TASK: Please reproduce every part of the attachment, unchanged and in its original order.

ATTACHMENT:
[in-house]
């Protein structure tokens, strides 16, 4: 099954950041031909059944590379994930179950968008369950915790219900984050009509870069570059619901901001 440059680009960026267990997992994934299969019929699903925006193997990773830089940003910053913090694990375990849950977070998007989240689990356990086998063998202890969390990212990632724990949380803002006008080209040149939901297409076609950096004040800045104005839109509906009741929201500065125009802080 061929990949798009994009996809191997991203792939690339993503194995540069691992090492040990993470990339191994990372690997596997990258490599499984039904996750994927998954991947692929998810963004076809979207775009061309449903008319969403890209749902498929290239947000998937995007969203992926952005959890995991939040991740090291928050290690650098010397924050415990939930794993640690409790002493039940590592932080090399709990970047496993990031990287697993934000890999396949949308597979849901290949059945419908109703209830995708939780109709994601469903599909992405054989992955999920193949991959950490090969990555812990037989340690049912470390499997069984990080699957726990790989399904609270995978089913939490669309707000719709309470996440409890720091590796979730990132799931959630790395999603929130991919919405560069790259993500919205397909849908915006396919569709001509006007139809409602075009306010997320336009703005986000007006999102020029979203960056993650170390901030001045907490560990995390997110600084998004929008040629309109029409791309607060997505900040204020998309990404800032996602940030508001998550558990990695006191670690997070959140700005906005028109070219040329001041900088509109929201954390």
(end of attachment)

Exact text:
[in-house]
């Protein structure tokens, strides 16, 4: 099954950041031909059944590379994930179950968008369950915790219900984050009509870069570059619901901001 440059680009960026267990997992994934299969019929699903925006193997990773830089940003910053913090694990375990849950977070998007989240689990356990086998063998202890969390990212990632724990949380803002006008080209040149939901297409076609950096004040800045104005839109509906009741929201500065125009802080 061929990949798009994009996809191997991203792939690339993503194995540069691992090492040990993470990339191994990372690997596997990258490599499984039904996750994927998954991947692929998810963004076809979207775009061309449903008319969403890209749902498929290239947000998937995007969203992926952005959890995991939040991740090291928050290690650098010397924050415990939930794993640690409790002493039940590592932080090399709990970047496993990031990287697993934000890999396949949308597979849901290949059945419908109703209830995708939780109709994601469903599909992405054989992955999920193949991959950490090969990555812990037989340690049912470390499997069984990080699957726990790989399904609270995978089913939490669309707000719709309470996440409890720091590796979730990132799931959630790395999603929130991919919405560069790259993500919205397909849908915006396919569709001509006007139809409602075009306010997320336009703005986000007006999102020029979203960056993650170390901030001045907490560990995390997110600084998004929008040629309109029409791309607060997505900040204020998309990404800032996602940030508001998550558990990695006191670690997070959140700005906005028109070219040329001041900088509109929201954390």